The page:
Rep. Alexandria Ocasio-Cortez and dozens of her fellow Democrats, who just voted for a bill that falls well short of citizenship rights for illegal immigrants, are now pleading with their Senate colleagues to give them a mulligan and add a path to citizenship back into the legislation.
The House version, which cleared the chamber last week on a 220-213 vote, offers a deportation amnesty and tentative legal status to perhaps 7 million illegal immigrants.
But Ms. Ocasio-Cortez led 90 members who voted for that bill in a letter Monday urging Senate Majority Leader Charles E. Schumer, a fellow New York Democrat, to “reinstate” the full pathway to citizenship that was dropped from the House bill.
“Democrats promised a pathway to citizenship, and we must deliver one,” Ms. Ocasio-Cortez said.
Also signing the letter were three Democrats — Reps. Adriano Espaillat, Lou Correa and Jesus “Chuy” Garcia — who’d vowed to oppose any bill that didn’t include full citizenship.
In the end, they bowed to pressure from party leaders. Had they voted against it, Democrats’ margin for victory would have been reduced to a single vote.
Democrats who signed the letter are trying to placate a vocal segment of the immigrant-rights community that has excoriated the party for not pressing harder for full citizenship.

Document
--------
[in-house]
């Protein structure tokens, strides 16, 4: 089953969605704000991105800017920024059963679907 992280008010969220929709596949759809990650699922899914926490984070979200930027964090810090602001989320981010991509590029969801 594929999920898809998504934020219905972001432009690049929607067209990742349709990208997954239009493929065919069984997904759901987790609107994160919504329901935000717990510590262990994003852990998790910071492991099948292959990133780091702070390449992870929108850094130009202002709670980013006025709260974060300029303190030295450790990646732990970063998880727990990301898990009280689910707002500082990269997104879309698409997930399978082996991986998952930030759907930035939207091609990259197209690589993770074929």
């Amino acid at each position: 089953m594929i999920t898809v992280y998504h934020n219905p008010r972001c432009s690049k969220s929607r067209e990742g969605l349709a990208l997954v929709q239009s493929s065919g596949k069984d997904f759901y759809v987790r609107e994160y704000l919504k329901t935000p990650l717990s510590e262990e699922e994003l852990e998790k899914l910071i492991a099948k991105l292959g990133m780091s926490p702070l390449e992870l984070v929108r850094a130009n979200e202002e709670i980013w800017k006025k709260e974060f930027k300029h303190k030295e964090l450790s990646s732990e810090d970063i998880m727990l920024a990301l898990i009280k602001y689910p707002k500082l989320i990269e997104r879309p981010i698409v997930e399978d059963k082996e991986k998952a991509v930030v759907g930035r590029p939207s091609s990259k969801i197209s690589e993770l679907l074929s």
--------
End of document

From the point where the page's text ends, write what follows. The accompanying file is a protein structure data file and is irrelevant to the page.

Yet lawmakers say they had no choice.
The immigration debate is taking place as part of President Biden’s broader $1.75 trillion budget bill, which covers everything from climate change investments to tax policy to universal preschool and a federal paid family leave guarantee.
House Democrats had originally written a full pathway to citizenship for as many as 8 million illegal immigrants, covering “Dreamers,” people on other tentative legal statuses, and those deemed to be holding “essential” jobs in the American economy.
But they tossed that plan in lieu of the lesser one that offers “parole” status — another tentative legal situation similar to DACA, albeit with a longer time frame.
They were bowing to the Senate, whose rules say provisions in the budget must be chiefly concerned with fiscal matters.
The Senate parliamentarian has already shot down two proposals for a full pathway to citizenship, ruling that strayed too far from the budget’s fiscal core.
A ruling on the less-comprehensive deportation amnesty included in the House bill has not yet been delivered.
Immigration activists, now joined by the dozens of House Democrats who signed on to this week’s letter, say senators should surmount the parliamentarian’s ruling and have the chamber’s presiding officer rule that a pathway to citizenship is acceptable as part of the budget.
They argue that Democrats promised more than a tentative amnesty to immigrant communities, and must deliver.
“Whether we keep our promise or not is a question of political will,” the House lawmakers wrote.
Top Senate Democrats have said overruling the parliamentarian isn’t going to happen, both because of the tricky precedent it would set to overrule the parliamentarian, and because it would upend the already fragile negotiations with more moderate senators over the rest of the bill.